All in all, the revolver is the standard when you think about hunting with a pistol. On to the third type of pistol to consider when hunting.
The Semi-Automatic pistol is an extremely common pistol in the market today. Perfect for military, police, home defense, and personal everyday carry. Not the most likely choice for hunting though, but still, there are some that prefer to carry this well-rounded pistol for hunting.
One of the main reasons people choose a semi-automatic is because it’s a great backup sidearm. The ability for you to carry multiple rounds in the magazine for the purpose of safety, and it still being compact is a major plus. Many Alaskan guides choose the popular 10mm semi-auto in case they need a lot of rounds to stop a charging bear or some other pissed off game. It’s typically easier to carry than a .357, has more stopping power than your extremely common 9mm, is fast for follow up shots, and quick to reload.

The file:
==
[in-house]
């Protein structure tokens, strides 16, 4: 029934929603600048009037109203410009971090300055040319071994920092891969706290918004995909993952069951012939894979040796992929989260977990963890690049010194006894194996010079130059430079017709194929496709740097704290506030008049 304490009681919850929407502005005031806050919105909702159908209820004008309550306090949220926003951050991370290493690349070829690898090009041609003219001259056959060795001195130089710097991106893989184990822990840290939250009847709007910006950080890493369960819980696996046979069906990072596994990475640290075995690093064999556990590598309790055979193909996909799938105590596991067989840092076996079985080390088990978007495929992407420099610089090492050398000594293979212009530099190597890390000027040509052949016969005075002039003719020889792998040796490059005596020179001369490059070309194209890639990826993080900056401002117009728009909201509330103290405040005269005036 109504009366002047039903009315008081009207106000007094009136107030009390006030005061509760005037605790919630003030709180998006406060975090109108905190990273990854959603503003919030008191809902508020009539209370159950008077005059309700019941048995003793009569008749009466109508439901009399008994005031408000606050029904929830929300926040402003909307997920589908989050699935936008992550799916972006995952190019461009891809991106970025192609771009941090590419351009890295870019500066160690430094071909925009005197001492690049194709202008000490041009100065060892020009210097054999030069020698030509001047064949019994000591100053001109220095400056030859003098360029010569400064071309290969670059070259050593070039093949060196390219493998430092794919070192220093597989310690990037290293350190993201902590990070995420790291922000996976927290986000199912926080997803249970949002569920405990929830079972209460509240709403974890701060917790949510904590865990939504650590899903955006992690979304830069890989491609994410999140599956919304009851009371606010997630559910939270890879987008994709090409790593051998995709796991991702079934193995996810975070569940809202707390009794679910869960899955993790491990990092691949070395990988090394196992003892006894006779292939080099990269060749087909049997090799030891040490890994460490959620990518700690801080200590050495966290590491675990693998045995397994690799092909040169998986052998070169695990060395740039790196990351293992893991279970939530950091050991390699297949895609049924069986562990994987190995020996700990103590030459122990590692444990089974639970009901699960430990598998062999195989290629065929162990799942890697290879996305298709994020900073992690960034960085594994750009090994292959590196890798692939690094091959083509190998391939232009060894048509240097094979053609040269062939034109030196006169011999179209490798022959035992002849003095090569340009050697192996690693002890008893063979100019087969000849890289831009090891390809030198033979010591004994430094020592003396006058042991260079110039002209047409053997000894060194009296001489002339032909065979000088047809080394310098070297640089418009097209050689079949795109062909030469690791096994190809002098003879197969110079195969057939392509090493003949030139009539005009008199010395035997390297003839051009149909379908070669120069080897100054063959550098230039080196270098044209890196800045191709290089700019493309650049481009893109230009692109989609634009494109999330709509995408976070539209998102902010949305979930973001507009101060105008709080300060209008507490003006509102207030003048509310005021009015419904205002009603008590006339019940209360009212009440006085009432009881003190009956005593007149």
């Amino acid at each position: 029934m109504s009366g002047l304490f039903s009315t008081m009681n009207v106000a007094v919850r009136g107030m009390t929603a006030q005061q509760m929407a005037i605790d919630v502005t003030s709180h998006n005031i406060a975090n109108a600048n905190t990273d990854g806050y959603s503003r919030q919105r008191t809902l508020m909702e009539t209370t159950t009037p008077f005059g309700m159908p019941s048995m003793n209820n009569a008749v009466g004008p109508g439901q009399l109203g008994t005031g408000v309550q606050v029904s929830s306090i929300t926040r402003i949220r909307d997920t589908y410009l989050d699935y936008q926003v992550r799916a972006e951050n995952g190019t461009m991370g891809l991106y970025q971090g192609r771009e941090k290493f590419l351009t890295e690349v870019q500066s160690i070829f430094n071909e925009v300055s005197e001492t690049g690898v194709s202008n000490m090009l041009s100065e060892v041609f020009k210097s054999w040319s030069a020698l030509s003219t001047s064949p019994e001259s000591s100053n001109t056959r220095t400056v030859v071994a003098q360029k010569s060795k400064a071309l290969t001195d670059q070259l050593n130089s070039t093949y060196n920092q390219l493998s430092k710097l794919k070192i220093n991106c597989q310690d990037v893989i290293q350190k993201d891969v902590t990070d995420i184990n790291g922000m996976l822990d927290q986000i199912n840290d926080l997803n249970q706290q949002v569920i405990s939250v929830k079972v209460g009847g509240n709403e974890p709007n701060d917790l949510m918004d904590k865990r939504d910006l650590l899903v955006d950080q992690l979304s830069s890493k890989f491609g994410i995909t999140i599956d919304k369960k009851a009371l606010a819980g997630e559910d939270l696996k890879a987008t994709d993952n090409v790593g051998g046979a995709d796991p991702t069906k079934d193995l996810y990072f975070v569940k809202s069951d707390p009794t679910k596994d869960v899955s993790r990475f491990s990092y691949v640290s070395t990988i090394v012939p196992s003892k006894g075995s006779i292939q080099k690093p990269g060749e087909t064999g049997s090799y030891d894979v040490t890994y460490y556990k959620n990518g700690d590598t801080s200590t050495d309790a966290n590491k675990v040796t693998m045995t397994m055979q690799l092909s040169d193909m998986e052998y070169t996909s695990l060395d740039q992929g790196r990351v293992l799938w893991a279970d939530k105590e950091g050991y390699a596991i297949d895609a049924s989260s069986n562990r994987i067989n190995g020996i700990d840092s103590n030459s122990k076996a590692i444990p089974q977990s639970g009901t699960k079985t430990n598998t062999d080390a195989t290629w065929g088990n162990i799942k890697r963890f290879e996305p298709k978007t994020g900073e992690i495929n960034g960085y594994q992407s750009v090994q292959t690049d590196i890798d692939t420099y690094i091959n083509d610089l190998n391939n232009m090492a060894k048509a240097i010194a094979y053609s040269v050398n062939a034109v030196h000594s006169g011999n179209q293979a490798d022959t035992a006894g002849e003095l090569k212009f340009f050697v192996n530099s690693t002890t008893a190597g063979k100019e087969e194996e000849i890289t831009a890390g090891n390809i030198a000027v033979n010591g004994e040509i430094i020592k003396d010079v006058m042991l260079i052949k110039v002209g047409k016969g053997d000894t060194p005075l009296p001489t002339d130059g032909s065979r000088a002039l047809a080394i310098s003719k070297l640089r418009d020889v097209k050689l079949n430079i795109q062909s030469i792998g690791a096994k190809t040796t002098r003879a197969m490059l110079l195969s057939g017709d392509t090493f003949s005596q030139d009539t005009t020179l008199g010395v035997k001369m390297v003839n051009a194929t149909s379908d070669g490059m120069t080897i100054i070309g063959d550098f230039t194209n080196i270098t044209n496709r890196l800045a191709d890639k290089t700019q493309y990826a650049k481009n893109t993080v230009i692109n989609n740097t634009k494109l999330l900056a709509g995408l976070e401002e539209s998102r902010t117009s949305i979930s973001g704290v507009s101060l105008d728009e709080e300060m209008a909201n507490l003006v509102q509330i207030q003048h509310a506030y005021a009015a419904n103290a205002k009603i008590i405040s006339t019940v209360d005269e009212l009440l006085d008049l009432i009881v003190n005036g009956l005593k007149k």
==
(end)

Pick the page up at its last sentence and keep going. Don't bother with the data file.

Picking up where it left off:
For the main purpose of hunting game, your goal should always be to take a quick and clean kill. Having a lot of rounds with fast reloads is more for a safety precaution than a hunting tactic. You can definitely use a 10mm pistol such as a Sig Sauer P220 for hunting, but majority of hunters prefer it as a backup plan pistol.
So, if you are a hardcore semi-auto enthusiast and have your heart set on using a P220 or something similar for hunting, then go for it!